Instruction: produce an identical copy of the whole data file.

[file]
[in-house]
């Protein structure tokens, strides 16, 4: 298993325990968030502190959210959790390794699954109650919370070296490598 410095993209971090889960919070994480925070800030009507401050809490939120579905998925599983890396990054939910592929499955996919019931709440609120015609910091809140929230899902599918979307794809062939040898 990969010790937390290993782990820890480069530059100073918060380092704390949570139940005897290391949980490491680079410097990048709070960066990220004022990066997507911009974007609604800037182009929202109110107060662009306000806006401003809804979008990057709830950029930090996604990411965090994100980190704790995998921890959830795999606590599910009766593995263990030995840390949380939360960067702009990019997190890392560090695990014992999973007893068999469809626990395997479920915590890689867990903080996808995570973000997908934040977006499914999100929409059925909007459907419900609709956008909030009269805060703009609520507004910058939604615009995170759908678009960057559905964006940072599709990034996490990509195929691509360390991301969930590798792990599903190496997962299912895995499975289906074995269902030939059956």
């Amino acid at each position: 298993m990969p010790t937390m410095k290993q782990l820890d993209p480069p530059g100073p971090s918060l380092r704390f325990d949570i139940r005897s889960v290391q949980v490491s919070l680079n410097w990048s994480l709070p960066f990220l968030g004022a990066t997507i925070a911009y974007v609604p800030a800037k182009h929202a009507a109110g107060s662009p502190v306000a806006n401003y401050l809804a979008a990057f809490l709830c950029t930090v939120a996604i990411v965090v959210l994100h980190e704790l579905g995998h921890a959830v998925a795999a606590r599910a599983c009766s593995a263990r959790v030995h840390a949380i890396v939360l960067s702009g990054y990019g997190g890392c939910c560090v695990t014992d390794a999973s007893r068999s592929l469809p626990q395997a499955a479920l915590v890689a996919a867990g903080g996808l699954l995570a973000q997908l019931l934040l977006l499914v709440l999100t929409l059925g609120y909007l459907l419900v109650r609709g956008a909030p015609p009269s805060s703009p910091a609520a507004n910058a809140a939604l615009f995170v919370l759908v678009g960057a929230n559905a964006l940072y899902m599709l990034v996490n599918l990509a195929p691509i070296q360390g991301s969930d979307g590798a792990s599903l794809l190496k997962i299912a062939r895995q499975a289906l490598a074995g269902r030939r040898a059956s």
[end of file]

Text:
[in-house]
């Protein structure tokens, strides 16, 4: 298993325990968030502190959210959790390794699954109650919370070296490598 410095993209971090889960919070994480925070800030009507401050809490939120579905998925599983890396990054939910592929499955996919019931709440609120015609910091809140929230899902599918979307794809062939040898 990969010790937390290993782990820890480069530059100073918060380092704390949570139940005897290391949980490491680079410097990048709070960066990220004022990066997507911009974007609604800037182009929202109110107060662009306000806006401003809804979008990057709830950029930090996604990411965090994100980190704790995998921890959830795999606590599910009766593995263990030995840390949380939360960067702009990019997190890392560090695990014992999973007893068999469809626990395997479920915590890689867990903080996808995570973000997908934040977006499914999100929409059925909007459907419900609709956008909030009269805060703009609520507004910058939604615009995170759908678009960057559905964006940072599709990034996490990509195929691509360390991301969930590798792990599903190496997962299912895995499975289906074995269902030939059956």
């Amino acid at each position: 298993m990969p010790t937390m410095k290993q782990l820890d993209p480069p530059g100073p971090s918060l380092r704390f325990d949570i139940r005897s889960v290391q949980v490491s919070l680079n410097w990048s994480l709070p960066f990220l968030g004022a990066t997507i925070a911009y974007v609604p800030a800037k182009h929202a009507a109110g107060s662009p502190v306000a806006n401003y401050l809804a979008a990057f809490l709830c950029t930090v939120a996604i990411v965090v959210l994100h980190e704790l579905g995998h921890a959830v998925a795999a606590r599910a599983c009766s593995a263990r959790v030995h840390a949380i890396v939360l960067s702009g990054y990019g997190g890392c939910c560090v695990t014992d390794a999973s007893r068999s592929l469809p626990q395997a499955a479920l915590v890689a996919a867990g903080g996808l699954l995570a973000q997908l019931l934040l977006l499914v709440l999100t929409l059925g609120y909007l459907l419900v109650r609709g956008a909030p015609p009269s805060s703009p910091a609520a507004n910058a809140a939604l615009f995170v919370l759908v678009g960057a929230n559905a964006l940072y899902m599709l990034v996490n599918l990509a195929p691509i070296q360390g991301s969930d979307g590798a792990s599903l794809l190496k997962i299912a062939r895995q499975a289906l490598a074995g269902r030939r040898a059956s």